Working 9-5 Becoming a Less Popular Way to Make a Living

If you want an income, or you’re an employer looking for help, it may be time to scrap the idea of the traditional 9-to-5 arrangement.
For workers, it has become easier and less risky to go solo. Affordable health-insurance plans, which kept many workers shackled to traditional jobs, are more accessible because of the Affordable Care Act. And companies are increasingly open to hiring freelancers and independent contractors. Many say independent workers bring fresh ideas without the long-term commitment.
An industry dedicated to serving the companies that offer freelance and contract work and the people who fill those openings is growing. Gigs can be found at a number of websites, such as Upwork.com and Freelancer.com, or through hiring services that connect professional freelancers and companies. And providing shared rented office space, as companies such as WeWork do, lets freelancers mingle with fellow contractors.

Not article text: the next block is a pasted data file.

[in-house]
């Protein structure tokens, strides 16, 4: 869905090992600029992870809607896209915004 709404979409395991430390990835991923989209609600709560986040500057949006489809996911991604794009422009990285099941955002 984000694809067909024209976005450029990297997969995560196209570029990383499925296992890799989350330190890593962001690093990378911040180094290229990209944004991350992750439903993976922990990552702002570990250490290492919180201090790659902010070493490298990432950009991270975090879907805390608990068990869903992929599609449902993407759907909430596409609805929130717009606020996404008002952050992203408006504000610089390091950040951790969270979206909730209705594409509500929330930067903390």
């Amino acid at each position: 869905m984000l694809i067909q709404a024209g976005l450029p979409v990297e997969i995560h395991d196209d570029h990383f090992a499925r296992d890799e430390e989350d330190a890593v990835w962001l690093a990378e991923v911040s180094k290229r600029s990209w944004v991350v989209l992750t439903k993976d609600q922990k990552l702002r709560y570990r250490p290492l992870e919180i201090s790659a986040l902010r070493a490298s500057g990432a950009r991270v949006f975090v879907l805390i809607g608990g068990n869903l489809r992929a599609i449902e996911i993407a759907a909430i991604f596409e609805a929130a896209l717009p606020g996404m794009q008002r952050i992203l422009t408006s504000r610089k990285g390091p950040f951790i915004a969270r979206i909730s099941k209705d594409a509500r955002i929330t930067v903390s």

In 2013, 23 million people were self-employed, according the US Census Bureau. That’s up 1.2% from the year before and up about 24% from 2003. That number doesn’t count self-employed people who may also hire employees.

“This isn’t going away,” says Brooke Borgen, co-owner of Canopy Advisory Group, a hiring company for freelancers in Denver. She started the business five years ago with Griffen O’Shaughnessy. They observed that companies needed a way to access independent workers while friends and colleagues were telling them they wanted to find ways to balance their work and personal lives. “More and more people want to have ownership over their career,” Borgen says.

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